TAKING a popular type of painkiller for more than 10 years brings a three-times higher chance of getting kidney cancer, scientists said yesterday.
A study of more than 125,000 adults found people who took non-steroidal anti-inflammatory drugs – which include ibuprofen, diclofenac, and naproxen – were overall 51 per cent more likely to develop the disease.
But those who took them for more than a decade almost tripled their risk of suffering renal cell cancer, the most common form of kidney cancer, American researchers found.
Aspirin was the only one of the group of medications, used long-term to treat inflammatory conditions such as arthritis, found not to increase the risk.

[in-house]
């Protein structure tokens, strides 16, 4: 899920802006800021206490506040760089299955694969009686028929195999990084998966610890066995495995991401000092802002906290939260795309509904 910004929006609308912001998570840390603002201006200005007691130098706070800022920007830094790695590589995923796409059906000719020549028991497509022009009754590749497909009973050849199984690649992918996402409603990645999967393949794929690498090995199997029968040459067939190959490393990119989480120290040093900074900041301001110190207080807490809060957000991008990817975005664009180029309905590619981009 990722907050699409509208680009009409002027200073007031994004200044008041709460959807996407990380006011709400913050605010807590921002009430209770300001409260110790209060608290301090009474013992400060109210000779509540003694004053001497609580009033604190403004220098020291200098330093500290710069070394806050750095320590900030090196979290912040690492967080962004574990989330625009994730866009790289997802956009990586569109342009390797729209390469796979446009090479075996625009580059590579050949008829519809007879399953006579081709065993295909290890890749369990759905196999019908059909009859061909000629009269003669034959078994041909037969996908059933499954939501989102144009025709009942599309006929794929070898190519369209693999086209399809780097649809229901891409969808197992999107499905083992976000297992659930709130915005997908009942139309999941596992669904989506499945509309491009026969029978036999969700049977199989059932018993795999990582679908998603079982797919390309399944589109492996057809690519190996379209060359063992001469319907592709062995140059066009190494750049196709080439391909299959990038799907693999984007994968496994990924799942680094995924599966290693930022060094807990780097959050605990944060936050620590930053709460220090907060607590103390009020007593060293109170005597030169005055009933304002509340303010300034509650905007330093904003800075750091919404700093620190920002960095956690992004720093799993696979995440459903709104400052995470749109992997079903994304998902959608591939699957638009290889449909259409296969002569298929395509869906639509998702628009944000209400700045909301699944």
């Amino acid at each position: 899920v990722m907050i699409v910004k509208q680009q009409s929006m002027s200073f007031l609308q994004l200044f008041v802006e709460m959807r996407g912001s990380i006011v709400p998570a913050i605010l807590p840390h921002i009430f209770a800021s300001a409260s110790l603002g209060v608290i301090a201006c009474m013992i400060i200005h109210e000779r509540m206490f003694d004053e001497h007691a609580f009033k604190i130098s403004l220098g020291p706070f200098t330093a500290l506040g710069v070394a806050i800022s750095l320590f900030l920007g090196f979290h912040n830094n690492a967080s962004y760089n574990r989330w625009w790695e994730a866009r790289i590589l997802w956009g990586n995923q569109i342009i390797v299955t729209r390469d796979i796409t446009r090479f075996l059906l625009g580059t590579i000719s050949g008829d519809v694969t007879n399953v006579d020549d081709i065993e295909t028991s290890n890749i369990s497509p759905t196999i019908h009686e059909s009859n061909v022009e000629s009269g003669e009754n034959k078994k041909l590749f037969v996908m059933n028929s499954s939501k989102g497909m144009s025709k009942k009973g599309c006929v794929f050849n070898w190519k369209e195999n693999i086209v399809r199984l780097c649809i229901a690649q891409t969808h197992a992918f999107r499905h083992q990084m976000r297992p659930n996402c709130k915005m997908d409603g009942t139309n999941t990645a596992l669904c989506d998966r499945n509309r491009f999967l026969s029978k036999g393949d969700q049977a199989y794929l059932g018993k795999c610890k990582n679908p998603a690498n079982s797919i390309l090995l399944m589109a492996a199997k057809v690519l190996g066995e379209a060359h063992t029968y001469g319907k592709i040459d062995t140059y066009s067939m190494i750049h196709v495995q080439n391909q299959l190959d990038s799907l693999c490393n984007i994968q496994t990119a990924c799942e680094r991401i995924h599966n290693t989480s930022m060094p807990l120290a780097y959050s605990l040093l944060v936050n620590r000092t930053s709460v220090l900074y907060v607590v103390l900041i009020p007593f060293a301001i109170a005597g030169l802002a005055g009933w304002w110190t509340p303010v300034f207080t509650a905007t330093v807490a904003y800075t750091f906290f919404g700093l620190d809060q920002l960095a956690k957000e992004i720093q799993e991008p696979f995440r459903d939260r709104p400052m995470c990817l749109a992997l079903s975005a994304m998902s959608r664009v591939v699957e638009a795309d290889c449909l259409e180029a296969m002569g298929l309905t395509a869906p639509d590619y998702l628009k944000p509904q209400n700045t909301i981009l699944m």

The research, published in this month’s edition of Archives of Internal Medicine, was carried out by Dr Eunyoung Cho and colleagues at Harvard Medical School and Brigham and Women’s Hospital, Boston.
Dr Cho said: “In these large studies of women and men, we found that use of non-aspirin NSAIDs was associated with an elevated risk of renal cell cancer, especially among those who took them for a long duration.”
It is the second time this month that NSAIDs have been associated with health risks.
A study published in the Canadian Medical Association Journal found they increased the risk of miscarriage in the first 20 weeks of pregnancy.
More @ “Painful Killers”